Thursday, 8 November 2012

Why the Pitt Rivers Museum is not a Hobbit Museum




Why the Pitt Rivers Museum is not a Hobbit Museum

I'm sure you know, of course, that hobbits have museums. In The Fellowship of the Ring, Tolkien says that hobbits have 'mathom-houses', for mathoms: things that are no longer used, but which one doesn’t wish to throw away. They are things filled with the vestiges of lives past and gone, and they accumulate, like fossils: mathoms are dead things.

The displays of the Pitt Rivers Museum look a bit like I imagine a mathom-house would look. It’s dark in there, and there are all sorts of old things. They aren’t actually used much, either: most of them are things from when people did things a different way, or with materials that aren’t used very much any more. The stocks from the village I live in are there, along with bows and arrows, quite a lot of archaic weapons, Samurai armor, shell armbands, string made of out bison hair, and capes made for the royal family of Hawaii which are completely covered in the bright feathers of now-extinct birds. None of this stuff is used any more in the sense it was originally intended to be used. The place is a mathom-house (though, alas, it does not contain the sword Sting).

And yet: jewelry designers come to look at jeweler from around the world. Basket makers can see, in one case, how basket makers around the world have solved the problem of going around corners and finishing rims, in many different media. Authors set stories here, both they and their characters taking inspiration from the maze of cases and their contents. Students come to draw: there’s no end to the things you can draw in this place.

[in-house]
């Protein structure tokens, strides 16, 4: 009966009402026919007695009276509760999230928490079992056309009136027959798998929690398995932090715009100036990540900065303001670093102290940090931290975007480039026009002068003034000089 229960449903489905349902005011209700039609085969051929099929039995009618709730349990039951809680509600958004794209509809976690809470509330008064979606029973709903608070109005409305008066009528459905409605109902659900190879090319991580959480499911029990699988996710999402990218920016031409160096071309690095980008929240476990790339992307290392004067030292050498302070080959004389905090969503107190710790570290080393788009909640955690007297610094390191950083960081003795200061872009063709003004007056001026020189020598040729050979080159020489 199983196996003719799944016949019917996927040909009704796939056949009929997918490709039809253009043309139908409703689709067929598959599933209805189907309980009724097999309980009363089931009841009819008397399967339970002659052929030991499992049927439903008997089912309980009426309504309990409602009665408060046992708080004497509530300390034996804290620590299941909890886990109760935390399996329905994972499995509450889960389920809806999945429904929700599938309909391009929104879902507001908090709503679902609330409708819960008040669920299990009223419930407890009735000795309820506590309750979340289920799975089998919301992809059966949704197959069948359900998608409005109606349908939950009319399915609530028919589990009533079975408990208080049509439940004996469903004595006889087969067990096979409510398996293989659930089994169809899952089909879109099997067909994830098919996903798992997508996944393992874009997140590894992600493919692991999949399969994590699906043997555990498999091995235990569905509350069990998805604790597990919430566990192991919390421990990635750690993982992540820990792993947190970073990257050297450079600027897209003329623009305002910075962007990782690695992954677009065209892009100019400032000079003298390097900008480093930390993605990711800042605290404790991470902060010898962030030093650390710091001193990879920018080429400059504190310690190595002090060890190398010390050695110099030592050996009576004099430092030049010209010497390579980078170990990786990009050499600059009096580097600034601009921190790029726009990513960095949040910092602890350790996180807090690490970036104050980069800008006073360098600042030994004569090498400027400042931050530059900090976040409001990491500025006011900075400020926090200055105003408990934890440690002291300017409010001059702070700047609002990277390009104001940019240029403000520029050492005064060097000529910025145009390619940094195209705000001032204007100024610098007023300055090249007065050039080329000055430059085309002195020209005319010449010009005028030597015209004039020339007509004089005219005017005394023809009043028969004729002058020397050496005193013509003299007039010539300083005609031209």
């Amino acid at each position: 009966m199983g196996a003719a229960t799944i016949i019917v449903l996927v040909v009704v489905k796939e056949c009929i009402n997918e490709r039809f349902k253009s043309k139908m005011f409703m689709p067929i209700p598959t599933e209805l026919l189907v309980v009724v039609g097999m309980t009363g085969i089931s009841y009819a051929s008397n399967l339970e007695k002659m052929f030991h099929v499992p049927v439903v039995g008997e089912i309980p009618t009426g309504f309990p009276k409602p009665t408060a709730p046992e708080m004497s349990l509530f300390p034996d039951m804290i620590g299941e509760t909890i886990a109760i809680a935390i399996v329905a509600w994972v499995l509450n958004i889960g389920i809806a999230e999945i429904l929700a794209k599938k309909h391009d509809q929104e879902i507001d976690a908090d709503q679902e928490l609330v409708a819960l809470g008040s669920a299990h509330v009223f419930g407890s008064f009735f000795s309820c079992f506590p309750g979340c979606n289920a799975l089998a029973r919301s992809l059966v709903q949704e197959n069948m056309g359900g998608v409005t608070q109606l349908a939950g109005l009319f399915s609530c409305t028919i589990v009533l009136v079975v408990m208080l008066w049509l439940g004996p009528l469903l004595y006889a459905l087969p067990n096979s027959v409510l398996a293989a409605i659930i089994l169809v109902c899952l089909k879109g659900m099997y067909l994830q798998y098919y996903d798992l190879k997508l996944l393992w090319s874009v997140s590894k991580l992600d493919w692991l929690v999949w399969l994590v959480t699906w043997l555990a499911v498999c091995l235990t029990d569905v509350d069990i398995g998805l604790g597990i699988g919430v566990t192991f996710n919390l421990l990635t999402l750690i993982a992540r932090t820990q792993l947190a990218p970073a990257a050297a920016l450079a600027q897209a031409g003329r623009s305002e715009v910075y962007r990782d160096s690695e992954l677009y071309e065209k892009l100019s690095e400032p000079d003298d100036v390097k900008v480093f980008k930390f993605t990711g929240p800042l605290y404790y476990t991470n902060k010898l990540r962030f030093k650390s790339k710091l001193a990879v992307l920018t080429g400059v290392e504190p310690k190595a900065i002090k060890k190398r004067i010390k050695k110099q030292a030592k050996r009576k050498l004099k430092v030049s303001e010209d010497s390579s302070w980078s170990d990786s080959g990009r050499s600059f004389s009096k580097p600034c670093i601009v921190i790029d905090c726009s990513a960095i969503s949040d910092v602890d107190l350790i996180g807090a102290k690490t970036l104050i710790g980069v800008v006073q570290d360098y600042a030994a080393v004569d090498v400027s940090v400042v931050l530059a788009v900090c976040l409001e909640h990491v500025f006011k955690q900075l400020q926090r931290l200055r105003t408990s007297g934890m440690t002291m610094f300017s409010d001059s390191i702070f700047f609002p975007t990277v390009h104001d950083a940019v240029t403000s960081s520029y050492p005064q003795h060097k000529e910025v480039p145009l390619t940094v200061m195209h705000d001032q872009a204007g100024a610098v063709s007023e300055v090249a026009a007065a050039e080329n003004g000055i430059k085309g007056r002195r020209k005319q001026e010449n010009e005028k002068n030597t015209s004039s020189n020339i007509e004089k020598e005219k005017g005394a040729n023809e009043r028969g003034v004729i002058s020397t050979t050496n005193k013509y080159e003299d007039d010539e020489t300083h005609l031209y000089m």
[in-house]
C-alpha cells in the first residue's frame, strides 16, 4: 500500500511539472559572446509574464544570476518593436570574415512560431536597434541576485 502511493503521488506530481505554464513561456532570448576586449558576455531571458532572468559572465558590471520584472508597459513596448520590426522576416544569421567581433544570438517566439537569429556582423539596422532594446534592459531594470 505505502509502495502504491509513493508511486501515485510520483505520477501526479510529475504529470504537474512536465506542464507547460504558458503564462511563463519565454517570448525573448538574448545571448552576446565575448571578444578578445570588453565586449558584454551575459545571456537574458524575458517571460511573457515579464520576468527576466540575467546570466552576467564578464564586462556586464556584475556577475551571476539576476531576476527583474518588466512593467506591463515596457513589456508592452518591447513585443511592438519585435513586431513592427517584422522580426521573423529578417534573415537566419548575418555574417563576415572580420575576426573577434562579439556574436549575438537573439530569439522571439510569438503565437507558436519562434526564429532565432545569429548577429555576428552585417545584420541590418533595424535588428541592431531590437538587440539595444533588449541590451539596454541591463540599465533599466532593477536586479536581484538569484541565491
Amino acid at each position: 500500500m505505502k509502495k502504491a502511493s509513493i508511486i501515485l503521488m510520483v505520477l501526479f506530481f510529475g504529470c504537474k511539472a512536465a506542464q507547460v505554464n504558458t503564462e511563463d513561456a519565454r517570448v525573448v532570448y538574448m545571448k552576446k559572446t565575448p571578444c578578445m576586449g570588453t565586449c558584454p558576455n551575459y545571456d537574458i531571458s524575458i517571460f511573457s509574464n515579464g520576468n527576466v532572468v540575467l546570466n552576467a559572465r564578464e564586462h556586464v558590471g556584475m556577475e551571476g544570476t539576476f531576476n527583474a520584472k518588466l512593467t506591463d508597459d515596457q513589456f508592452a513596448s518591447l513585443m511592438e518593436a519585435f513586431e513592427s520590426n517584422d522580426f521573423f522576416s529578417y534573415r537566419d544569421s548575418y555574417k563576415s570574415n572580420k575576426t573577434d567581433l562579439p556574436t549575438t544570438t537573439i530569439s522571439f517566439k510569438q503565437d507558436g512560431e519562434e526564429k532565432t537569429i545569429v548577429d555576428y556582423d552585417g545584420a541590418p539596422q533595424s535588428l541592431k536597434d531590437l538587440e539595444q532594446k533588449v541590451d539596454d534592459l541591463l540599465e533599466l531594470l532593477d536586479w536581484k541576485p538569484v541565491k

And people come from the communities that the objects came from, to work with them. They come to learn. The ancestors may be gone from us, says one Blackfoot artist, but what they knew is embodied in the things they made, and if we study those things carefully, the ancestors will teach us through the objects. And not just how to make bison-hair string or use it to tie things together, or what they used to get that paint colour. The objects, their materials, their technical processes of making, are tied to people: the community and the social relations in which they were made, and the broader community of other-than-human persons in which they were made. The spirits of bison are in that string, along with an understanding of the proper way to show respect to bison relatives and maintain good relations with them. Making paints, in most North American indigenous societies, requires prayer. Paint is often sacred, used for protection against spiritual harm. You wear paint in ceremony where sacred powers are very strong. Ancestors wore it into battle for protection and success. These things are not ‘dead’—they work very powerfully in the present.


And so the collections are used to inspire creativity and learning in the present. They also provoke memory and cultural knowledge, and help to restore cultural practices, and thus to strengthen Indigenous identity in the present. This is not looking to the past to stay in the past; it is about knowing who you are today. This is not a mathom-house: these things are still very much in use.
 

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